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My history, play-by-play

Xs and Arrows

The much-anticipated high school sport season is upon us after 22 months of doubt, fear, scrutiny and some controversial decisions that kept many teams from participating amidst COVID-19. Lights are back on Friday nights, gyms are busy with volleyball and runners, tennis players and golfers are sharpening their skills for their schedules, as well.

Some might think I am some type of glory-days fiend due to the amount of time I spend covering, promoting and fundraising for our local teams. If most knew the truth about my modest playing career that argument would go right out the window, not much glory weaved in, that's for sure.

But I have a long history, particularly with high school football, not only the aforementioned less-than stellar personal career, but the professional version that has spanned over a decade. I was given the opportunity as a young, just out-of-college announcer to be the play-by-play voice for the high school football game of the week broadcast on Bakersfield radio from 2003-2010. Those eight seasons were a blast; sometimes we selected some great games to call, sometimes we were part of blowouts, but at the end of the day I got to see a ton of action from a variety of schools in Kern County.

Those games, especially in my inaugural season, laid the foundation for the rest of my broadcasting career. You want to talk about a one-man show, technically there were two of us but as the only employee of the radio station it was my job to not only be the play-by-play voice, but also set up the equipment. Back in those days it wasn't a simple Wi-Fi signal. I had to lug UHF antennas and a corresponding broadcast unit that put off more power than the flux capacitor on the DeLorean to each school every Friday night.

Did that build a little character? Absolutely. It also ensured I had ownership in the broadcast, everything from what went out over the air to the equipment setup itself. I certainly wasn't high-priced talent who rolled in, did a few hours of work and went home while others did the dirty work; for all intents and purposes I was the dirty work.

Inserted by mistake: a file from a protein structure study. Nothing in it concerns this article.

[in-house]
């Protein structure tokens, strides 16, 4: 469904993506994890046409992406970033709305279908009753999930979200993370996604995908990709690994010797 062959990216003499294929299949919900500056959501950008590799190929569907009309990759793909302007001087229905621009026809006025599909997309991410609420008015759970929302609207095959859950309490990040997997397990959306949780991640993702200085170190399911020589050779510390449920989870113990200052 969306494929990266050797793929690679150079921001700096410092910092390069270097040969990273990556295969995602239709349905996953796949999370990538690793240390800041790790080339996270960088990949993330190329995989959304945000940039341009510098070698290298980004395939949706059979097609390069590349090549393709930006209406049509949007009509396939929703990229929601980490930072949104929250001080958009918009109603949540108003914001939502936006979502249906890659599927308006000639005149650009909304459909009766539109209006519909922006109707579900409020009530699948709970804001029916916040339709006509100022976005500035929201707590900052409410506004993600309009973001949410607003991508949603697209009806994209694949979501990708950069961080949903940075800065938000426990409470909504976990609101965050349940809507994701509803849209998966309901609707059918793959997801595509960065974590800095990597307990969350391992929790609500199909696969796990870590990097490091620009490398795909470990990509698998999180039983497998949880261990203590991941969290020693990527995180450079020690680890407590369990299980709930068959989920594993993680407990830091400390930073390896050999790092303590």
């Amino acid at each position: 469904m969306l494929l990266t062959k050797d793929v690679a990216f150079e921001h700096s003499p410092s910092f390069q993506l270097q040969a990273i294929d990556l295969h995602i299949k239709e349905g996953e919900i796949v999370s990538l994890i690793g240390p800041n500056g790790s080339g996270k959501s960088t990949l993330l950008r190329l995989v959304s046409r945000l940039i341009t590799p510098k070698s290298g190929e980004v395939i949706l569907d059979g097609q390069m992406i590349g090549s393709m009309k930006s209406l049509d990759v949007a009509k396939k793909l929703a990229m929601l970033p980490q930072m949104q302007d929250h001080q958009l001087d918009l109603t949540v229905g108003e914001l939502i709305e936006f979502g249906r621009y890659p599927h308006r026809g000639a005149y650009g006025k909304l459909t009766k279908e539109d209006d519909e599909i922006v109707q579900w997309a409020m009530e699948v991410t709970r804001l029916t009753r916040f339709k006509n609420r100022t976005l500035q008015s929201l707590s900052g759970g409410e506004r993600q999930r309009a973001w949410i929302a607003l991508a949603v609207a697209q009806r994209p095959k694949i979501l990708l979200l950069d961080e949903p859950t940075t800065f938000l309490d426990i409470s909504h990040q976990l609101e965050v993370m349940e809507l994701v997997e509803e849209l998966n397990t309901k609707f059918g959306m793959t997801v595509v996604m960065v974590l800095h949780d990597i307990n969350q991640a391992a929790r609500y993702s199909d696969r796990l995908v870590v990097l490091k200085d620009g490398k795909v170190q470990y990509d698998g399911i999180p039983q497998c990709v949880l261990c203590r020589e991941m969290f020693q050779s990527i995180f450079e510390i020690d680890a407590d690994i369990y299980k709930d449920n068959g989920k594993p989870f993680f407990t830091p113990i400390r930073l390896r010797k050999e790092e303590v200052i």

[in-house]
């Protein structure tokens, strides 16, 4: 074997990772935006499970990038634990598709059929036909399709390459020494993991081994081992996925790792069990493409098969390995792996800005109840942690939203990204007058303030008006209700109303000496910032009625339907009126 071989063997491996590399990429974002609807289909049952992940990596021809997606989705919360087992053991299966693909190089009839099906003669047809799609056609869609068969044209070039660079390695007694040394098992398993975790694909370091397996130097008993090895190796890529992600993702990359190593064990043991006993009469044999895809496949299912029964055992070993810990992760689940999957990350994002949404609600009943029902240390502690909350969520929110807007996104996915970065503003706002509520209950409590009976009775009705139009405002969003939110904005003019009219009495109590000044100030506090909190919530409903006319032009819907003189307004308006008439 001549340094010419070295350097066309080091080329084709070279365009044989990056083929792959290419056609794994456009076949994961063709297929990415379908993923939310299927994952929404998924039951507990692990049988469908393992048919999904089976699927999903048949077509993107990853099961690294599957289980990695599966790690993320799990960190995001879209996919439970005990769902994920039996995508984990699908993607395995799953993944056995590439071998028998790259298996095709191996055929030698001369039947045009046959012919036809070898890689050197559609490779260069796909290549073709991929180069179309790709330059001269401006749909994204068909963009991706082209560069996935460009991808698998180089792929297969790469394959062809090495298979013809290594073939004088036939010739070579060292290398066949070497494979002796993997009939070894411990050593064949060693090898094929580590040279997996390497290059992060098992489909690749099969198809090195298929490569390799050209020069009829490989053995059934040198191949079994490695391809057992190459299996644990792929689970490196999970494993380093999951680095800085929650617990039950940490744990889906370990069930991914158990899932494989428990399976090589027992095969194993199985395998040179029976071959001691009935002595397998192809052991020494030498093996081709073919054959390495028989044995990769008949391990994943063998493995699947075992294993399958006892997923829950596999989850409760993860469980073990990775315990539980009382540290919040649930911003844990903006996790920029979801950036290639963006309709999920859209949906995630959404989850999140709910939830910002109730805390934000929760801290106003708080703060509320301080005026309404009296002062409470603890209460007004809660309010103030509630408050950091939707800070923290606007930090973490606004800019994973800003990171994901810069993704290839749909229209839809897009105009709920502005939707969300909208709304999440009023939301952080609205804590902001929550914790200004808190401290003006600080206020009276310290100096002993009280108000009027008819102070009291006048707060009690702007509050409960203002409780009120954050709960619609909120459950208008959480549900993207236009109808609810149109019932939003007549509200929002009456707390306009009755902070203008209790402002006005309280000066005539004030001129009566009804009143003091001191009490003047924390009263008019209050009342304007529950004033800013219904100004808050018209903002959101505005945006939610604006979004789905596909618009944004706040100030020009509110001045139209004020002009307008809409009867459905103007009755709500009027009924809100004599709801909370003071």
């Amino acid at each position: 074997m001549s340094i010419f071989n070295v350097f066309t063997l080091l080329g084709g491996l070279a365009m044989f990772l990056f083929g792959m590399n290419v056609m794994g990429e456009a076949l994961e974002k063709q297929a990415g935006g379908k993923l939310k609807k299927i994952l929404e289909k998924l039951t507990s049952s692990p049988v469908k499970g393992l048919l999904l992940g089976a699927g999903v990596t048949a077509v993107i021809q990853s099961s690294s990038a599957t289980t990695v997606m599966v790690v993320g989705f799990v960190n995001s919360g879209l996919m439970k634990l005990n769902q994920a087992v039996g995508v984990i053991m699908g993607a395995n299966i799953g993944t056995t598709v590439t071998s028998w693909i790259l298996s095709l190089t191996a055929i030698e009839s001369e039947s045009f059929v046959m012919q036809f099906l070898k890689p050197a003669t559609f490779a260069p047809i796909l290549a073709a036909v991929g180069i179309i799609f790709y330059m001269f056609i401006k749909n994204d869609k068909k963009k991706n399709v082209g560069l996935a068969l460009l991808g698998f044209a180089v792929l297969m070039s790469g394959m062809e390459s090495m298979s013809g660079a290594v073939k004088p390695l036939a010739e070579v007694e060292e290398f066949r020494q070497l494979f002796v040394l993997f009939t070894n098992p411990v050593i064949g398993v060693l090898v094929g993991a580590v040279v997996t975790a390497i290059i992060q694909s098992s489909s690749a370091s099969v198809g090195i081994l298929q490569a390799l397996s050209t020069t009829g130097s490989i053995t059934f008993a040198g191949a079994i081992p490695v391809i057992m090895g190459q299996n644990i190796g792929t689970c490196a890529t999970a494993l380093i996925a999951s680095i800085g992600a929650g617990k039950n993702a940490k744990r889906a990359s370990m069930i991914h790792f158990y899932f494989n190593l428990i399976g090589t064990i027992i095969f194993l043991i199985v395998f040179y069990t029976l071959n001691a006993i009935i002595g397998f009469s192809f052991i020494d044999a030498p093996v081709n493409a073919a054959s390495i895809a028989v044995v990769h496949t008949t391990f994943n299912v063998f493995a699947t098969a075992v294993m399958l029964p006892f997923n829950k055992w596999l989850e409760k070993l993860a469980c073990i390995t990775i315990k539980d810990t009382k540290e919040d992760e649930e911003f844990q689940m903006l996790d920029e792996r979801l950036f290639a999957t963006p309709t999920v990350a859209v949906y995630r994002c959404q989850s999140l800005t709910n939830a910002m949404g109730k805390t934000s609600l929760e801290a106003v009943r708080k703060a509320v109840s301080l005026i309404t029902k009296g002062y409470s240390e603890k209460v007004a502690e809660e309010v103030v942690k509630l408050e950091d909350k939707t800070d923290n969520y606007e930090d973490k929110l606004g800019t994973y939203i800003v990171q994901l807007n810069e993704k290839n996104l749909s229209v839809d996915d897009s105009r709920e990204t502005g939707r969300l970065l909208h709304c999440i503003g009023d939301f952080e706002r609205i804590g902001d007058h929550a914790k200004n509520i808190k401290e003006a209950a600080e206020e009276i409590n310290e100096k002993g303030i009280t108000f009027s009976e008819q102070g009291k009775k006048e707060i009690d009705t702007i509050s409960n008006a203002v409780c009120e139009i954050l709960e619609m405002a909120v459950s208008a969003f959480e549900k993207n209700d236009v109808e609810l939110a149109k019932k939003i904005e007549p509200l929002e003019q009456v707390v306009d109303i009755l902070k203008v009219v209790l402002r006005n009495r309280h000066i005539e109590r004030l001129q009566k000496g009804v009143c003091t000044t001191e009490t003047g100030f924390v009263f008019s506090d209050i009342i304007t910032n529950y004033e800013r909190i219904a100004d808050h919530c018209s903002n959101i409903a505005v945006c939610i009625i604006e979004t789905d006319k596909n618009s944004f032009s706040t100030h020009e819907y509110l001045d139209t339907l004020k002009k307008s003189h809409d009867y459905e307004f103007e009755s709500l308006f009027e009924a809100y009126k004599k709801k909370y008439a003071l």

There was also tear-down and return of all that stuff back to the radio station each night. So, no matter how late it was I had to load up the station van and drive across Bakersfield, so my night didn't end until the gear was safely stowed. During one of my seasons, we got stuck in a traffic jam leaving Liberty High School in Bakersfield. Since we were in a news van my color-commentator poked his head out the passenger window and started yelling "breaking news, we need to get by!" It actually worked as cars pulled over so we could get to our "breaking news." The only thing breaking that evening was the electrical system of that van; we stalled it out in the intersection of Stockdale Hwy. and California Ave., but the second we turned off the stereo and any other electronics, it limped back to the station by a radio miracle.

Those times, that sport was so important in my career, it helped me connect with a lot of people and drove home the importance of high school football in so many people's lives. Years later when I worked at CSUB and my autumn evenings were full of soccer games it just didn't seem right not covering the pigskin. Fortunately, my current career choices allow me to return to that great Friday night feeling again and, better yet, right here in my hometown, for my team.

So, no, my insistence on covering these games, talking about these kids and driving hundreds of miles a season to see our Warriors play isn't some reach back in time for moments I can hardly remember. It's a passion that in part comes from the snaps personally I took and supplemented by the gratitude I have for a game that defined a big part of who I am as a professional, and the lessons it has taught me as a adult.

I owe something to this game, and I don't plan on leaving this world until that debt is paid. In the meantime, I will continue to enjoy paying it back.

Corey Costelloe has covered NCAA, professional and local sports for more than 20 years as a reporter and broadcaster. He can be reached at [email protected]. Read more content at http://www.CostelloeMedia.com.